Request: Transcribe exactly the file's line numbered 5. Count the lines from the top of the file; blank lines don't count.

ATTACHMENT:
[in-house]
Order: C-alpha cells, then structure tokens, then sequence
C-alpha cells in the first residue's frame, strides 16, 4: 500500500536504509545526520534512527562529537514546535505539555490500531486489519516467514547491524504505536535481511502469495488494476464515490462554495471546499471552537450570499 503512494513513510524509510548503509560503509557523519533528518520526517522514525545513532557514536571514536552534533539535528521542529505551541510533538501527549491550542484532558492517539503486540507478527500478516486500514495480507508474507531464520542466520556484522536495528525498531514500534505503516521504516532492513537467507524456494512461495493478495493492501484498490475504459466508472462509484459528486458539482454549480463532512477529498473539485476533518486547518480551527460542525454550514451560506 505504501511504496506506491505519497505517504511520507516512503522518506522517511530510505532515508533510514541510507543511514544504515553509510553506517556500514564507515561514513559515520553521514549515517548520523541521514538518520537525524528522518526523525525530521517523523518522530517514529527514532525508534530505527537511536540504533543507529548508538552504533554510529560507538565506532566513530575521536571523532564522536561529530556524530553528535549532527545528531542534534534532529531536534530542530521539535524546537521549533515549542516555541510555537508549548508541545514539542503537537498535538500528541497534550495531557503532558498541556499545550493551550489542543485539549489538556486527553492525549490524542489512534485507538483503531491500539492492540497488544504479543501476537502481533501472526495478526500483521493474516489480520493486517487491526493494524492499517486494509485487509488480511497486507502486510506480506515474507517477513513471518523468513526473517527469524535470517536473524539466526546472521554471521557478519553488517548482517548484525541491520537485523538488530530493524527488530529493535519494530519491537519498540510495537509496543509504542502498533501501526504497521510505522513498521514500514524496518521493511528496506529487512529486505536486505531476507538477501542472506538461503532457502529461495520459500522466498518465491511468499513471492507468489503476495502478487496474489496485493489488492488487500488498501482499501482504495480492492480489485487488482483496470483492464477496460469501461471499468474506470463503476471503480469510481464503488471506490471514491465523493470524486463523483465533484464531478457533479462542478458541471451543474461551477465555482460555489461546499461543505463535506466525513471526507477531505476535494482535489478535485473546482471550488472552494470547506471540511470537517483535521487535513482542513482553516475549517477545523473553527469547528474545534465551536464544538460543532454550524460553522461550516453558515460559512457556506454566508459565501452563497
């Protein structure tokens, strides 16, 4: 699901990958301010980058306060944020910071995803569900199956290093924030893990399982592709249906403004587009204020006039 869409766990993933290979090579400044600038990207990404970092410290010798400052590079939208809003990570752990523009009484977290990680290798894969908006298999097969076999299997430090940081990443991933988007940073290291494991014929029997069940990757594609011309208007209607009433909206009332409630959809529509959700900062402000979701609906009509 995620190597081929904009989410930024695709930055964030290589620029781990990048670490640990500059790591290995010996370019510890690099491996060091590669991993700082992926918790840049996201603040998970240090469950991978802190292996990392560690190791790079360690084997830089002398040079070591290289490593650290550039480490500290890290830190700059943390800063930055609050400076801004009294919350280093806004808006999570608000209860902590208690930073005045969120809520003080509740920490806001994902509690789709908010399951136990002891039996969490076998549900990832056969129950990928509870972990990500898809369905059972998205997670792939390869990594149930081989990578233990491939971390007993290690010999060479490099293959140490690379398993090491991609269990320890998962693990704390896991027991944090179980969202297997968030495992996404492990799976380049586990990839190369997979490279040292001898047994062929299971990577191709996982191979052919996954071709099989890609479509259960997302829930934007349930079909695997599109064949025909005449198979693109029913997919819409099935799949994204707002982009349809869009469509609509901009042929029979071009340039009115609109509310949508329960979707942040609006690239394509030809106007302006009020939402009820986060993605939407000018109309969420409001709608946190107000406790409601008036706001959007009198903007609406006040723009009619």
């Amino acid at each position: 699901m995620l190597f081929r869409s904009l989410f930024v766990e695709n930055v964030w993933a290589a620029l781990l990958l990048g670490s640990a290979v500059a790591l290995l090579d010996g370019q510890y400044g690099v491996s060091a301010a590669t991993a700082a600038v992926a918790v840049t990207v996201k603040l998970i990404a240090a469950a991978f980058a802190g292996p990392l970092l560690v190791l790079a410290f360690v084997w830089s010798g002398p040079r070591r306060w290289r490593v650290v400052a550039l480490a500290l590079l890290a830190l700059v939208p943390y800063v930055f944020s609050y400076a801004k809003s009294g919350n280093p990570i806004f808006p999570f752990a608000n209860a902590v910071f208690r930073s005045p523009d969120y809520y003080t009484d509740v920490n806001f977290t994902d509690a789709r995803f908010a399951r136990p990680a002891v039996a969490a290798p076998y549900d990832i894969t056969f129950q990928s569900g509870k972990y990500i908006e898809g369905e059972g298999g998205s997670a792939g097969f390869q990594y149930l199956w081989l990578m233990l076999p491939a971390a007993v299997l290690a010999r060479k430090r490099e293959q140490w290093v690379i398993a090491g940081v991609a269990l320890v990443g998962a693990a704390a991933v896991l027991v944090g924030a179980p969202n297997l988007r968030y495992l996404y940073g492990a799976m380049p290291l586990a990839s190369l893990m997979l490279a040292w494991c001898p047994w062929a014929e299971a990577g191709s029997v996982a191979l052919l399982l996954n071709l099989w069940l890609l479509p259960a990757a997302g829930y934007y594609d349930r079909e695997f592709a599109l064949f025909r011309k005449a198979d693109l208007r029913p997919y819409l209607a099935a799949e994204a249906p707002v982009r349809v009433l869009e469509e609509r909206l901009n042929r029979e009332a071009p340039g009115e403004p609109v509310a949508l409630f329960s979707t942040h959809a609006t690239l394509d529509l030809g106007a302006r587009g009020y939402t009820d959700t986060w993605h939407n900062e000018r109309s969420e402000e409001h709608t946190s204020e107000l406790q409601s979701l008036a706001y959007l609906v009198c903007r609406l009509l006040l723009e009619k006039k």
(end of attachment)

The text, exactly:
């Amino acid at each position: 699901m995620l190597f081929r869409s904009l989410f930024v766990e695709n930055v964030w993933a290589a620029l781990l990958l990048g670490s640990a290979v500059a790591l290995l090579d010996g370019q510890y400044g690099v491996s060091a301010a590669t991993a700082a600038v992926a918790v840049t990207v996201k603040l998970i990404a240090a469950a991978f980058a802190g292996p990392l970092l560690v190791l790079a410290f360690v084997w830089s010798g002398p040079r070591r306060w290289r490593v650290v400052a550039l480490a500290l590079l890290a830190l700059v939208p943390y800063v930055f944020s609050y400076a801004k809003s009294g919350n280093p990570i806004f808006p999570f752990a608000n209860a902590v910071f208690r930073s005045p523009d969120y809520y003080t009484d509740v920490n806001f977290t994902d509690a789709r995803f908010a399951r136990p990680a002891v039996a969490a290798p076998y549900d990832i894969t056969f129950q990928s569900g509870k972990y990500i908006e898809g369905e059972g298999g998205s997670a792939g097969f390869q990594y149930l199956w081989l990578m233990l076999p491939a971390a007993v299997l290690a010999r060479k430090r490099e293959q140490w290093v690379i398993a090491g940081v991609a269990l320890v990443g998962a693990a704390a991933v896991l027991v944090g924030a179980p969202n297997l988007r968030y495992l996404y940073g492990a799976m380049p290291l586990a990839s190369l893990m997979l490279a040292w494991c001898p047994w062929a014929e299971a990577g191709s029997v996982a191979l052919l399982l996954n071709l099989w069940l890609l479509p259960a990757a997302g829930y934007y594609d349930r079909e695997f592709a599109l064949f025909r011309k005449a198979d693109l208007r029913p997919y819409l209607a099935a799949e994204a249906p707002v982009r349809v009433l869009e469509e609509r909206l901009n042929r029979e009332a071009p340039g009115e403004p609109v509310a949508l409630f329960s979707t942040h959809a609006t690239l394509d529509l030809g106007a302006r587009g009020y939402t009820d959700t986060w993605h939407n900062e000018r109309s969420e402000e409001h709608t946190s204020e107000l406790q409601s979701l008036a706001y959007l609906v009198c903007r609406l009509l006040l723009e009619k006039k």